The Herds Softly Heard: The Culturalization of the Tamaraw

Written by Gerald Lois Roldan

Illustrated by Cedric David Cortez

When the cows moo and the cattles gallop, the meadows are filled with sounds so familiar that even children can act them out. However, in a gold mine, a little mina de oro, there thrive herds that are softly heard – not due to its light strides which, believe me, are not to be taken lightly, but because these strides dwindle in number over the years.

Aside from being an island of its own, Mindoro is considered to be one of the several biogeographical regions found in the Philippines.1 It shelters a whole picnic basket of endemic species ranging from the eye-catching Mindoro bleeding-heart pidgeon (Gallicolumba platenae)2 to the little peculiar Mindoro Warty pig (Sus oliveri).3 At the forefront of this string of endemism is the ever-renowned Bubalus mindorensis4 or more commonly known as the Tamaraw. 

The Tamaraw, or dwarf water buffalos, had once thrived in the 1900s at 10,000 heads, yet by the dawn of the 21st century,  their population had dwindled to less than 200 heads.5 Ironically, this drove the poor land mammal to a spiraling journey as the lost heads were replaced not with baby Tamaraws but by with symbols, emblems, and university sports teams.

By the Numbers

Contrary to general perception, Tamaraws are smaller than the carabao – about half its size.6 However, it still remains as the largest wild land animal in the Philippines standing at around 100 centimeters from the shoulder and weighing 180-220 kg.7 It’s usually mistaken for a carabao but can be differentiated through its V-shaped horns which slopes upward from its head, short limbs, and stocky build.8 Seeing as it’s a dwarf species, this should come as no surprise.

Still, don’t let the dwarf get to you because they are nowhere close to Snow White’s cuddly ones. They are normally not prone to aggression but, as every teenager reacts now, they will keep their guard up once threatened and they will defend their lives – however short and mysterious it might be. 

Steadily, today’s Tamaraw population increased to around 600 in March 2022 with 480 heads found in the Mounts Iglit-Baco National Park.9 This decline from 10,000 heads in the 1900s is attributed to habitat loss as a result of infrastructure development, illegal logging, and deforestation. Interestingly, the dwarf buffalo does not thrive in dwarf habitats as well. Still, one major contributing factor to this decline is the deadly outbreak of rinderpest, also known as cattle plague, caused by widespread cattle ranching plummeting below 100 cattles in 1969.10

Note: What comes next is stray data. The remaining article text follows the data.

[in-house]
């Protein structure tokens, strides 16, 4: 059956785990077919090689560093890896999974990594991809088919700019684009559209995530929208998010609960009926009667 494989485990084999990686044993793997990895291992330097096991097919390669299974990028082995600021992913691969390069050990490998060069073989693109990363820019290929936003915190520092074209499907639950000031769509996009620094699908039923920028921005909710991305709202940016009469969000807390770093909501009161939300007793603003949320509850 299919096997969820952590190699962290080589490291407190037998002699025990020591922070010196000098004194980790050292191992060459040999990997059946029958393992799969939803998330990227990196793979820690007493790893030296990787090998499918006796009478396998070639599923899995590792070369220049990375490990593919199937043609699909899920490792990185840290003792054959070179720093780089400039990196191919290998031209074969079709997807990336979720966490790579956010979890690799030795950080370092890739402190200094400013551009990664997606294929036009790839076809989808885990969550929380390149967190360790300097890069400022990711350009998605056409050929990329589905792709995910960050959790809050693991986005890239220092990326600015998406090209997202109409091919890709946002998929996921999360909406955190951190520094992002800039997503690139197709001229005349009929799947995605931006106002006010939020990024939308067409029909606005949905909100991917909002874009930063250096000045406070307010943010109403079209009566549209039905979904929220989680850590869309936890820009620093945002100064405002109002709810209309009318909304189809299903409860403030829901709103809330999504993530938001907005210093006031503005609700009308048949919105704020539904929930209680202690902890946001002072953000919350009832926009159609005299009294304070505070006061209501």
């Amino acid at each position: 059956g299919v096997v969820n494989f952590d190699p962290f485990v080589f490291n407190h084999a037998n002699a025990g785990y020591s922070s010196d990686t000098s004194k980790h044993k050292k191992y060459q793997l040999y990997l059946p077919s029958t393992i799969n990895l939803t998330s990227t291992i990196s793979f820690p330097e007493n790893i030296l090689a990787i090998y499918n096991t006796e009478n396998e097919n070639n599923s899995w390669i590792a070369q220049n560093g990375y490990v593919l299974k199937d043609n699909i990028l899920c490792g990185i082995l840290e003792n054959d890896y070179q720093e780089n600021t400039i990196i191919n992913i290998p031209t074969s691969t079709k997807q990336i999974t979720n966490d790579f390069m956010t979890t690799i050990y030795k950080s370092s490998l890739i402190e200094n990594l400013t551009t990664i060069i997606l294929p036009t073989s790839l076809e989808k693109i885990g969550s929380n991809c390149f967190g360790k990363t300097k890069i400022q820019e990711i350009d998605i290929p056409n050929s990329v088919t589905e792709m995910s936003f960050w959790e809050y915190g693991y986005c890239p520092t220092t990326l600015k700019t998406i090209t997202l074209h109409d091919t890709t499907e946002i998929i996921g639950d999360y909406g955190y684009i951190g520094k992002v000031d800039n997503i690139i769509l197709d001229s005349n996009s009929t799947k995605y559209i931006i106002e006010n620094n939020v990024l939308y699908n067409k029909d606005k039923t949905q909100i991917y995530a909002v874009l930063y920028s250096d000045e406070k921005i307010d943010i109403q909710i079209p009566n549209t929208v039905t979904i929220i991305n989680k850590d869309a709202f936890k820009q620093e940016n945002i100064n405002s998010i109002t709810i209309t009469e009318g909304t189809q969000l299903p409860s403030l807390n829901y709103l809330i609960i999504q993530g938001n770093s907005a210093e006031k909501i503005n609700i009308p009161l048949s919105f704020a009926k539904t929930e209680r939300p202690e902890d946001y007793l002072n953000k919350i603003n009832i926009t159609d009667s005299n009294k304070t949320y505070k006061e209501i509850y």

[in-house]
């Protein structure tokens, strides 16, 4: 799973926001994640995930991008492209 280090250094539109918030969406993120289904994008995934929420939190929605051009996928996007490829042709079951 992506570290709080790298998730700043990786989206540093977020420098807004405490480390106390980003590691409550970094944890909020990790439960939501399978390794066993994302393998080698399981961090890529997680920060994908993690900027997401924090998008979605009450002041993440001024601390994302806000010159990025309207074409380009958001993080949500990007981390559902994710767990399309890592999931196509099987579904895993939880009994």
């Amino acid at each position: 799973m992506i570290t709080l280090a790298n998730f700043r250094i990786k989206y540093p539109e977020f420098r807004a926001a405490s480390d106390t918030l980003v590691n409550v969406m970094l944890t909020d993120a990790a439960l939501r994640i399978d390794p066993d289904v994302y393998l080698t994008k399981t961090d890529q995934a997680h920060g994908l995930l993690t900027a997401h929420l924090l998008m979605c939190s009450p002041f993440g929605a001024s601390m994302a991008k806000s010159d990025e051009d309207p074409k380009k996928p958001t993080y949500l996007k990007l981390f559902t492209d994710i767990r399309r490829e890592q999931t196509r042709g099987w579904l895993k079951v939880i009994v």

On top of this, there are several initiatives to stop this decline and repopulate the disappearing bovine. The Department of Environment and Natural Resources (DENR) launched the Tamaraw Conservation Program (TCP) in 1979 as the flagship initiative to protect the lone wild bovine in the island and its habitat.11 

Since then, several movements have emerged to help bring back these dwarf mammals in the mountains of Mindoro. In fact, since 1996, the Philippines has conducted a Tamaraw Population Habitat and Viability Assessment (PHVA) workshop to better assess the situation. The DENR also launched an annual population count, using a standardized multi-vantage point count method to bridge the data gaps which focused within Mts. Iglit-Baco National Park, where the largest subpopulation of Tamaraws are located.12 These one-of-a-kind bovines are getting their numbers bumped up. What a sight.

The journey of the Tamaraw is well off towards repopulation steadily growing around 100 heads a year. However, it’s still not quite sustainable yet. As they repopulate in the mountains, they also have been repopulating down the slopes in a different form – as a cultural symbol.

More than Just a Symbol or Product

If one is to survey the locals in the island, whether they have already seen a tamaraw, some would say yes. However, it’s just the head that they have seen attached in almost every cultural product – in provincial and school seals, in poster-making contests, and even in the Mall of Asia Arena, in time for the newest season of the UAAP. This representation is ironic and misleading on the conservation of Tamaraws.